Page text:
Jade Mitchell (1995)
Posted on September 8, 2020
Tell us about your time at Friends’?
I started at The Friends’ School in Kindergarten at the Sherwood campus on the Eastern Shore. Most of the kindergarten class from Sherwood went right through to Year 12 at Clemes. Sherwood was a highlight of my years at Friends’. The little campus of K-2 was made up of small class numbers and a wonderful group of teachers. Every Monday we had “mother’s lunches” where two of the students’ mothers would come in and cook lunch for the whole class. I particularly liked Mrs Fernando’s curry days. Sherwood was located on the cusp of a pine forest and bush land where we often went on nature walks, Aboriginal bush tracking, played hide and seek at the pine forest and had damper nights with sausage sizzles.
The Sherwood community was exceptionally close and I feel I would speak on behalf of all who experienced the uniqueness of the campus when I say everyone has fond memories of their time there. All the teachers were fabulous. I have a particularly close relationship with Mrs Jenny Wood since having her as my Grade 2 teacher. She has a wonderful connection to many students but I’m sure has particularly fond memories of those Sherwood years. We all did a science project breeding and selling mice and showed them at a science fair in Launceston. The large stone from the entrance to Sherwood was moved from the Eastern Shore Campus and placed at the gates of the Junior school when Sherwood was sadly closed.
When I moved to Melbourne and mentioned I went to The Friends’ School people would often remark (eyebrows raised) “were you all friends at Friends’ ?” To which I always answer “Yes”. My network of school friends was deep and wide and the support and friendship I have had with so many has helped me through a lot in my life. I have a genetic Respiratory condition called Cystic Fibrosis. I endured many months of hospital stays throughout my schooling. I always had a line of friends from school coming in to the hospital to visit and keep me company after school. All these people helped me through many days of hospital and treatment. The highlight of hospital was having so many in my room visiting. When once told off by nurses for being too loud a Friends’ school boy remarked “haven’t you heard laughter’s the best medicine?” which erupted the room.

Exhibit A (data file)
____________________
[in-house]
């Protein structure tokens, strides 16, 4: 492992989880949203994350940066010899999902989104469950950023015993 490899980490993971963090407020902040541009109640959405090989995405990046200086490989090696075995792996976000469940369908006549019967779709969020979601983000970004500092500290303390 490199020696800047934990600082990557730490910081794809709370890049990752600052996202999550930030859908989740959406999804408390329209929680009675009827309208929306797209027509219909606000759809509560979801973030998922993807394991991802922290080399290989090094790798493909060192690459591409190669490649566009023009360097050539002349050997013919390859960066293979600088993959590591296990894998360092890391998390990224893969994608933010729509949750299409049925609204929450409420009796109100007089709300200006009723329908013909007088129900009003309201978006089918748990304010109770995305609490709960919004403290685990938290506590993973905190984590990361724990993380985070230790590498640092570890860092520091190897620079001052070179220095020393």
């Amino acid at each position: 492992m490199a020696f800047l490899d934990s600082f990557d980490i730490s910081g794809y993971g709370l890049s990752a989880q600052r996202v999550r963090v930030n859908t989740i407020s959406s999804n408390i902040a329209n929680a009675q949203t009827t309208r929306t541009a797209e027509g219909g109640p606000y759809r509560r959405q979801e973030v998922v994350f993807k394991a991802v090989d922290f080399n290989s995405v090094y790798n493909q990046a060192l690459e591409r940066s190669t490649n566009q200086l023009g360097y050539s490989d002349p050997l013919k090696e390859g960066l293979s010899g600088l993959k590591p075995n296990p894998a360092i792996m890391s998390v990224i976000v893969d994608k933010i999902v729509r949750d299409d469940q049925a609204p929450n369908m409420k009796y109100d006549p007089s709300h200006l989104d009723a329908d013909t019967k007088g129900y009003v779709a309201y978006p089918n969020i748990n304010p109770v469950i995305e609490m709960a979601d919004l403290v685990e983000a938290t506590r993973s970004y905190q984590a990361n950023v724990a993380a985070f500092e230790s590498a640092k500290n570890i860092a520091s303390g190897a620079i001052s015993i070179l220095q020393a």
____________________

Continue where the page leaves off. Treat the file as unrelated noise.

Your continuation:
Tell us about your time since Friends’?
I finished friends in 1995 and went on to study Bachelor of Early Childhood Studies at Melbourne University. I worked in child care and then nannying privately for several years. I pride myself on the ongoing and strong relationships I have with the children and families I cared for. I worked several years at a fashion agency doing store visits and merchandising.
Sadly I had to give up child care due to my respiratory health condition Cystic Fibrosis. I was told by Doctors that I needed to make my health my full time Job. Easy to say and difficult to do as this meant losing a lot of independence. I was faced with the prospect of not having a line of employment that I loved.
I have been fortunate to travel overseas several times and on one trip discovered a drink bottle in Dubai that was insulated and kept drinks cold and hot. It was a cool shape and nothing like this existed in Australia other than the larger, heavier Thermos. I loved the product so took a chance and went about designing bright colours and importing the bottles into Australia under the brand The Jado Bottle. I used my fashion agency skills to get into up to 50 stores across Australia. It was a small business developed around spending half of my year in hospital and it was something I could manage from my bedside. I loved the experience. Due to ill health I could not continue the scale and trajectory of the company.
In 2017 I went onto a Lung Transplant list. I received new lungs in 2018 and during a longer than usual recovery I have had a couple of episodes of rejection. In 2019 I got a virus and was in ICU in a coma for 40 days. The recovery was tough. I have recovered well and am now embarking on some new business ideas one of which is a Social Enterprise relating to my experiences during Transplant.
Why did you decide to become an Alumni Rep?